Tag Archives: WGA

Vultures circling as talks continue

I’ve been a bit quiet about contract negotiations at the Gazette since the strike vote, and that’s mainly because there’s nothing to report. Both sides were in talks Thursday and will return to the table Friday. People are optimistic, but the work-to-rule campaign and byline strike continue, and the guild has suggested employees bring personal effects home.

The Montreal Newspaper Guild website has the latest update, which also points out that talks for the 37 employees in the (non-classified) advertising department have broken off.

UPDATE (Oct. 10): No strike is being called for the foreseeable future. Friday’s talks had progress, though jurisdiction remains a roadblock. Conciliation talks are set for Oct. 20 and 21, and the guild says that “additional measures” are necessary to show that the union is “serious” about its demands.

Meanwhile, management is apparently preparing for the worst, with Canwest News Service making inquiries of Concordia University journalism students (and Gazette freelancers) who might want to work freelance for them in the event of a strike. Because they’d be working for Canwest and not The Gazette (even though Canwest owns The Gazette), they would not be breaking Quebec’s tough anti-scab laws, even if what they write is of local interest and would only appear in The Gazette.

Concordia’s journalism department director, Mike Gasher, has sent a letter to students cautioning them against working as freelance scabs, Macleans reports.

UPDATE: CBC has picked up the story (with requisite “CBC has learned” which implies they didn’t just read it from Macleans’ blog), and J-Source has picked it up from CBC. The CBC story includes a denial from Canwest News Service’s editor-in-chief that the inquiry has anything to do with a possible Gazette strike.

Thanks mostly to the CBC, other blogs are also picking up the story.

UPDATE (Oct. 14): La Presse also writes about the story, this time including a new explanation from Canwest: that the freelance copy would be needed in the event of a Gazette strike in order to provide material for Canwest News Service and other newspapers across Canada, to compensate from the loss of Gazette copy (Canwest has no non-Gazette journalists in Montreal). Of course, as a subscriber to Canwest News Service, The Gazette would have access to this copy as well.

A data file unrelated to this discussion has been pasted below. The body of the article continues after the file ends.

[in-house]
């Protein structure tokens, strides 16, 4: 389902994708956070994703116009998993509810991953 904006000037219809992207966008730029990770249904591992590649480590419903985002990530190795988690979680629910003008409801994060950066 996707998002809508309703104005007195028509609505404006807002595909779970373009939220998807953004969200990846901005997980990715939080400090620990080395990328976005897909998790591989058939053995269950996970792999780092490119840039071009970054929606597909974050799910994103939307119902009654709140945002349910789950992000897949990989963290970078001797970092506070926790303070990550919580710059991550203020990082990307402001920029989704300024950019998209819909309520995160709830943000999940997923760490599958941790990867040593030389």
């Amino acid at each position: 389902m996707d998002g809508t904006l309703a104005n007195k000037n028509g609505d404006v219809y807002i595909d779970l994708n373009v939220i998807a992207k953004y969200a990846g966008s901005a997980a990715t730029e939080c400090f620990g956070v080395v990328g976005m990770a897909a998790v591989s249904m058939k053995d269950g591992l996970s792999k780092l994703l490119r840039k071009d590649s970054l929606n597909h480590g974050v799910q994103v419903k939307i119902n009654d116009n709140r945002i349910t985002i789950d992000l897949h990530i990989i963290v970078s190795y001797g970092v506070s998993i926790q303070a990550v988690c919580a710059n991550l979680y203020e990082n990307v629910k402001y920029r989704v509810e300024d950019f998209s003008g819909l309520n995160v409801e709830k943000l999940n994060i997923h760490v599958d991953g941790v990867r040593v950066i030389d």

Journal in negotiations

As if that weren’t enough, workers at the Journal de Montréal are also at the bargaining table for a new contract, mere months after their sister union at the Journal de Québec accepted a new contract that removes their four-day work week and requires journalists to perform multiple multimedia jobs.

Updates are on the Journal du Journal website. So far nothing too serious is coming out, besides low-level pressure tactics like wearing yellow lanyards.

Still, management at La Presse are no doubt creaming their pants multiple times over at the thought of their two main competitors both being crippled by work disruption simultaneously.

Ozzy Osbourne too

Just figured I’d throw this in there: the Writers Guild of America is telling members not to work for Freemantle Media, which produces a new Ozzy Osbourne “reality” show, because they couldn’t reach a deal that would involve paying writers less in order to write less (because it’s “reality” and therefore “half-scripted”).

Le Devoir’s 6 big media issues for 2008

Le Devoir looks at six big issues the media will have to tackle in 2008:

  1. What do we do with TQS? Its current format isn’t working, what should we change it to?